Jerusalem elects secular mayor in 3-way race
The apparent victory of a secular businessman in Jerusalem’s mayoral elections was greeted with relief by Israelis concerned about the increasing Orthodox character of the city.
Early exit polls Tuesday showed Nir Barkat, a city councilman and high-tech entrepreneur, leading the fervently Orthodox candidate, Rabbi Meir Porush, by several percentage points. The other viable candidate in the race, Russian-Israeli tycoon Arcadi Gaydamak, appeared to be headed for a distant third-place finish in the single digits.
If Barkat’s lead holds, his election would wrest control of City Hall from the hands of the fervently Orthodox.
While Jerusalem’s current mayor, the haredi Uri Lupolianski, is widely seen as sympathetic to secular concerns, his would-be successor, Porush, is not thought to have the same sympathies.
Earlier this month, Porush told a fervently Orthodox crowd that “in another 15 years there will not be a secular mayor in any city in Israel.” His remarks, delivered in Yiddish at a yeshiva, were not intended for public consumption, but Porush was unaware that an Orthodox radio station was broadcasting his remarks live.
Porush’s spokesman acknowledged that the candidate, a veteran fixture of Israel’s Orthodox political scene and a seventh-generation Jerusalemite, is a proponent of Orthodox-only cities.
The apparent victory by Barkat, a self-made millionaire and venture capitalist, returns Jerusalem’s mayoralty to secular leadership at a pivotal time for the Israeli capital.
With one-third of its residents Orthodox and one-third Arab, Jerusalem is Israel’s largest city and its poorest. The city is wracked by political and religious divisions, and its young, secular population is dwindling due to a dearth of affordable real estate, limited job opportunities and what some decry as an increasingly Orthodox character.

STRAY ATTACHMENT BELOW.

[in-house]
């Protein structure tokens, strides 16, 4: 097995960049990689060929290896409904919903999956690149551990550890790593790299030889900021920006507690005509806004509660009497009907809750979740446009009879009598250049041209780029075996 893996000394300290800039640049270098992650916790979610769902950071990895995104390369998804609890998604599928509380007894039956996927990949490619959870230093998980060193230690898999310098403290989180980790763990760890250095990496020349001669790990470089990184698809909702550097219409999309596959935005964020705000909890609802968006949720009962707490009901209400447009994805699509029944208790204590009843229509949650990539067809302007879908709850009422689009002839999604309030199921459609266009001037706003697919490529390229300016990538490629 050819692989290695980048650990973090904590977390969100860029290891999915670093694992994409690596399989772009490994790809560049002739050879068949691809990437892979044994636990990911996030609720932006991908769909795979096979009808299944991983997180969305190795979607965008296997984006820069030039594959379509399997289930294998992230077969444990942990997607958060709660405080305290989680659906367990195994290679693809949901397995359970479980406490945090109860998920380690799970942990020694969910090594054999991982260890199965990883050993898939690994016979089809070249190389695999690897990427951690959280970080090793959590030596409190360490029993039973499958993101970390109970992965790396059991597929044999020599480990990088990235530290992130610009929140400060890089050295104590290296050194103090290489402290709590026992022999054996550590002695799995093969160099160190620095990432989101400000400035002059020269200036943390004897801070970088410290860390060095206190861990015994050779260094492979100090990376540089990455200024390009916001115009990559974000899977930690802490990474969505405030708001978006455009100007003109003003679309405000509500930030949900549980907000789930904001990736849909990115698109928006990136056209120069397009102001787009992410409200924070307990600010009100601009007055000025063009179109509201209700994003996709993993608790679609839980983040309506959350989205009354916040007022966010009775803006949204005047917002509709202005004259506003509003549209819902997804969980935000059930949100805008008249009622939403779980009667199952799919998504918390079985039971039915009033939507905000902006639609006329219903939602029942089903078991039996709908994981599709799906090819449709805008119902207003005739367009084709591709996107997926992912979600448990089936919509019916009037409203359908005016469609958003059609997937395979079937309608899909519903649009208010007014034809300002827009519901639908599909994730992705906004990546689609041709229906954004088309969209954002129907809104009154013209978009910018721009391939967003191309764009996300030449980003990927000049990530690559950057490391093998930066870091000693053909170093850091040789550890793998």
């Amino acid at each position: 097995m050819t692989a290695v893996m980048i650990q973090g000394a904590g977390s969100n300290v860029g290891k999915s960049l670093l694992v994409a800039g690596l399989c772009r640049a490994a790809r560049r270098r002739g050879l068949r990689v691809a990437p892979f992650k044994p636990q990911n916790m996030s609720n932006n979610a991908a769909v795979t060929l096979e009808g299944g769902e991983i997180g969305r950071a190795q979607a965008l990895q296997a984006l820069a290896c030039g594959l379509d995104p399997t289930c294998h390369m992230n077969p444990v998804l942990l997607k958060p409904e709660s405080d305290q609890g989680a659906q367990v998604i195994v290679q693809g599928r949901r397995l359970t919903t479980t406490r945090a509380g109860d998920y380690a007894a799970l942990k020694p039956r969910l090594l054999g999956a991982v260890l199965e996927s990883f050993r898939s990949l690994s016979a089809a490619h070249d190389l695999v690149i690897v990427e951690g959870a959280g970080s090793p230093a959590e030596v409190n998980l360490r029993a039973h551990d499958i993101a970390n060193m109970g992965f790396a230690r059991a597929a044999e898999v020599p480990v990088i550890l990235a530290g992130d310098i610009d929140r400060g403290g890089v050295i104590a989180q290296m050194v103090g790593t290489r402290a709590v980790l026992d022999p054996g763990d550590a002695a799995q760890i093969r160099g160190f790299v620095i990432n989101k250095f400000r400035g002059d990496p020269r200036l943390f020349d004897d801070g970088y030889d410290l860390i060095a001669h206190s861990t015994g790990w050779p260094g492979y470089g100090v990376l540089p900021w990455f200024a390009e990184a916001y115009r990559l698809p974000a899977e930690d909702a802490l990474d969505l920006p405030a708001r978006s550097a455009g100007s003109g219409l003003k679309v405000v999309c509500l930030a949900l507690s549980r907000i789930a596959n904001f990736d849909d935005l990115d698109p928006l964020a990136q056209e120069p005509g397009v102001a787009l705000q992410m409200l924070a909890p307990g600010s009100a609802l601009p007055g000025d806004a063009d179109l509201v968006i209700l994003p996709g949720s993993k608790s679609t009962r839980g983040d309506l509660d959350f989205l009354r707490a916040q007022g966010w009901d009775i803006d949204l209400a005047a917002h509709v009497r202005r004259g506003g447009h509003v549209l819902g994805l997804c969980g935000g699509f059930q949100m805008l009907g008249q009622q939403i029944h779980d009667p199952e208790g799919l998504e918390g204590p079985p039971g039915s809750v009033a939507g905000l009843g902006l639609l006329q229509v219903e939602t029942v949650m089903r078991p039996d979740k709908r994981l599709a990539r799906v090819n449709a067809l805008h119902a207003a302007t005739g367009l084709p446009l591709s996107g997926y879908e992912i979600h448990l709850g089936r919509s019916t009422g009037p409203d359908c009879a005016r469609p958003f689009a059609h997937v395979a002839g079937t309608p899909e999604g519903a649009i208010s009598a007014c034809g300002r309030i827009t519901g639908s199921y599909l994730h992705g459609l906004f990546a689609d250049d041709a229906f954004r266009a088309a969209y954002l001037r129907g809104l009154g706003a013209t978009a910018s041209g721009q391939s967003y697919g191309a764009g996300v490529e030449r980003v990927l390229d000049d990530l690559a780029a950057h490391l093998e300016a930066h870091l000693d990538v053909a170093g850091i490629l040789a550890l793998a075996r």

During the campaign, many Jerusalemites pointed to the controversy surrounding a celebration in June marking the opening of a new bridge at the western entrance to the city as emblematic of the battle for Jerusalem’s soul.
At the ceremony, a fervently Orthodox deputy mayor compelled a teenage girls’ dance troupe to wear hats and long, loose-fitting clothing so as not to offend the sensibilities of Orthodox viewers. Many Jerusalemites and Israelis were outraged, blaming Lupolianski for what they called the Taliban-style outfits.
For these residents of Jerusalem, Barkat’s election is a welcome change from the five years of Lupolianski’s leadership.
“There is the sense that if another ultra-Orthodox mayor gets elected, the city’s last secular residents will leave,” one voter told Israel’s Channel 10 News on Election Day. “There’s a feeling that this is the last chance for this city.”
Tuesday’s vote was marred by some irregularities. Barkat voting slips apparently disappeared from some polling stations, and his Web site was victimized by hackers who redirected surfers to Porush’s site. At another polling station, a group of Orthodox men reportedly hurled a stone at a police officer, lightly injuring him, in a bid to bar people from voting. Police dispersed the group.
During the campaign, Barkat campaigned on a platform of investing in the city’s tourism-based economy and ensuring that Israel’s capital city remains majority Jewish.
“We have to build Jerusalem economically,” Barkat told JTA in an interview earlier this year. “Jerusalem has only 1.5 million tourists that come annually. We have more to offer than any city. We have to open Jerusalem up to the global tourism marketplace.”
While the turnout exceeded the last municipal elections, in 2003, the vast majority of Jerusalem Arabs stuck to their policy of refusing to participate in the city’s elections.
Tuesday also saw municipal elections in dozens of other cities and towns across Israel, from Tel Aviv to Sderot.